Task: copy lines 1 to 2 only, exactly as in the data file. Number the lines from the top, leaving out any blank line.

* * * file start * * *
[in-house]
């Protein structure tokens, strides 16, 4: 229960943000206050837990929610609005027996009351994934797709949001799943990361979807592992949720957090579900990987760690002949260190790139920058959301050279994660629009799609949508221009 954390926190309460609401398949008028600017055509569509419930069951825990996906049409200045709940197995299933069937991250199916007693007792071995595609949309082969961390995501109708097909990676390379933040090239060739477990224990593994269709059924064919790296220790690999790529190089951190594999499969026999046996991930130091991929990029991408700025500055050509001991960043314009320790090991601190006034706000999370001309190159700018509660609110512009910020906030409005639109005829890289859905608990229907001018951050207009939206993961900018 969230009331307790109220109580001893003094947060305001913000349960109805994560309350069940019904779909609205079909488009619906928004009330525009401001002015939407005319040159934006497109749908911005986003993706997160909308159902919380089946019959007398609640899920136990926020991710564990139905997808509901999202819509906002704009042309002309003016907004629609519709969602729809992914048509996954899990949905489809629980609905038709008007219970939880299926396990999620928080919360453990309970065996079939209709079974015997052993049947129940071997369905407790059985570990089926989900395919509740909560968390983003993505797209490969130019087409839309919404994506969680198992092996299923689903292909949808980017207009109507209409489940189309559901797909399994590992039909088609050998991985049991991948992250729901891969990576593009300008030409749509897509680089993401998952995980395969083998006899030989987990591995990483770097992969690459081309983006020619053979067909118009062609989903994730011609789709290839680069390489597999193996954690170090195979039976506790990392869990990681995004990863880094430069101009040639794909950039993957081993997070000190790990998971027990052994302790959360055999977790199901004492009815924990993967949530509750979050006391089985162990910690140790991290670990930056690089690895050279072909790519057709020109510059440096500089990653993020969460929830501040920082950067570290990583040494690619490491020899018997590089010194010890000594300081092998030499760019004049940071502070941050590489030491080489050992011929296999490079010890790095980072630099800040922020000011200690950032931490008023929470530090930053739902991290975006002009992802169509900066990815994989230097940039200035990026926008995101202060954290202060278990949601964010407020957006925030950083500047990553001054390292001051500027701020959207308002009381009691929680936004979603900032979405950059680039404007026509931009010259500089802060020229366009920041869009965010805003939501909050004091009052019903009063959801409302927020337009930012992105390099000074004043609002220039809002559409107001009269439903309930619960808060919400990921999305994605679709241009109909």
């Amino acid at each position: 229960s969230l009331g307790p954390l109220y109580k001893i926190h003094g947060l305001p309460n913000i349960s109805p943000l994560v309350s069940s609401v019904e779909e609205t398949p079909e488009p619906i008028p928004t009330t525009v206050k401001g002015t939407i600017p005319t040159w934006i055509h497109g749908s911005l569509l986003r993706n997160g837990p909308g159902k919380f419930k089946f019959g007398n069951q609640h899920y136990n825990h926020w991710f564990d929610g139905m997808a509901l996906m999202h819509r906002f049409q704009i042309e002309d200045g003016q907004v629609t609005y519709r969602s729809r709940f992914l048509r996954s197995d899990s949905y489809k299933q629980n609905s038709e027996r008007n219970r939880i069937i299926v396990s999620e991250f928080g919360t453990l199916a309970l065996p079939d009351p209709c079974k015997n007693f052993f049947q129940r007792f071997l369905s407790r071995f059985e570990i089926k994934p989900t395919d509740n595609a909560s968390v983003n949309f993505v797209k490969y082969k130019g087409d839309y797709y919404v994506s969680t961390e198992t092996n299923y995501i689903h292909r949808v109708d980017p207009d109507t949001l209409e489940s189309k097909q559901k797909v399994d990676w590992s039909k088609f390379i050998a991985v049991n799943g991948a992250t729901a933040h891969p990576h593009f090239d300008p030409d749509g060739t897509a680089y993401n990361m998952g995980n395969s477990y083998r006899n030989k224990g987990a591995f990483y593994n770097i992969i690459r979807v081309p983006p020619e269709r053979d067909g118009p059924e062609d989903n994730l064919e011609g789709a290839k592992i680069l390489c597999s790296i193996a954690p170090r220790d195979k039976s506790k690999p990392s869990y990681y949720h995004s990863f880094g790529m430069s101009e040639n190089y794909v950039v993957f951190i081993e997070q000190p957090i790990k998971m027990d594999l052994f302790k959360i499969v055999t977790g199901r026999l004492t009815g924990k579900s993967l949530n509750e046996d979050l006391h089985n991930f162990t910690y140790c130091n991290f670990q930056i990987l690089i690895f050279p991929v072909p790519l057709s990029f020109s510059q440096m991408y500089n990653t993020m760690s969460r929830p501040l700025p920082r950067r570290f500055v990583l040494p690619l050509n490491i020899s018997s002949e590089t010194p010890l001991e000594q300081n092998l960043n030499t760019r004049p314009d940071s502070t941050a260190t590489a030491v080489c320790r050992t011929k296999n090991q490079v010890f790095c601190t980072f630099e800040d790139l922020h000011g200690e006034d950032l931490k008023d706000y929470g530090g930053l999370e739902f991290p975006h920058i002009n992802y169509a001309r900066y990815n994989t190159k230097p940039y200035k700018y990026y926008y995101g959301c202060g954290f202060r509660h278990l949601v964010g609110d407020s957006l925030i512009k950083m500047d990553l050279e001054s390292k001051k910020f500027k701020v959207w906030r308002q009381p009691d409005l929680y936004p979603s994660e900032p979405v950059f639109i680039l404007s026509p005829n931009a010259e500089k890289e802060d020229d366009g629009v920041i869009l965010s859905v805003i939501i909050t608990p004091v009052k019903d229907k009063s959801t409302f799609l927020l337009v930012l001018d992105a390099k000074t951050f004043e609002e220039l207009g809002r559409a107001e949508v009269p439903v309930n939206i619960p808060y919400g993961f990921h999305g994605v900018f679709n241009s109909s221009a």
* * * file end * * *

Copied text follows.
[in-house]
């Protein structure tokens, strides 16, 4: 229960943000206050837990929610609005027996009351994934797709949001799943990361979807592992949720957090579900990987760690002949260190790139920058959301050279994660629009799609949508221009 954390926190309460609401398949008028600017055509569509419930069951825990996906049409200045709940197995299933069937991250199916007693007792071995595609949309082969961390995501109708097909990676390379933040090239060739477990224990593994269709059924064919790296220790690999790529190089951190594999499969026999046996991930130091991929990029991408700025500055050509001991960043314009320790090991601190006034706000999370001309190159700018509660609110512009910020906030409005639109005829890289859905608990229907001018951050207009939206993961900018 969230009331307790109220109580001893003094947060305001913000349960109805994560309350069940019904779909609205079909488009619906928004009330525009401001002015939407005319040159934006497109749908911005986003993706997160909308159902919380089946019959007398609640899920136990926020991710564990139905997808509901999202819509906002704009042309002309003016907004629609519709969602729809992914048509996954899990949905489809629980609905038709008007219970939880299926396990999620928080919360453990309970065996079939209709079974015997052993049947129940071997369905407790059985570990089926989900395919509740909560968390983003993505797209490969130019087409839309919404994506969680198992092996299923689903292909949808980017207009109507209409489940189309559901797909399994590992039909088609050998991985049991991948992250729901891969990576593009300008030409749509897509680089993401998952995980395969083998006899030989987990591995990483770097992969690459081309983006020619053979067909118009062609989903994730011609789709290839680069390489597999193996954690170090195979039976506790990392869990990681995004990863880094430069101009040639794909950039993957081993997070000190790990998971027990052994302790959360055999977790199901004492009815924990993967949530509750979050006391089985162990910690140790991290670990930056690089690895050279072909790519057709020109510059440096500089990653993020969460929830501040920082950067570290990583040494690619490491020899018997590089010194010890000594300081092998030499760019004049940071502070941050590489030491080489050992011929296999490079010890790095980072630099800040922020000011200690950032931490008023929470530090930053739902991290975006002009992802169509900066990815994989230097940039200035990026926008995101202060954290202060278990949601964010407020957006925030950083500047990553001054390292001051500027701020959207308002009381009691929680936004979603900032979405950059680039404007026509931009010259500089802060020229366009920041869009965010805003939501909050004091009052019903009063959801409302927020337009930012992105390099000074004043609002220039809002559409107001009269439903309930619960808060919400990921999305994605679709241009109909």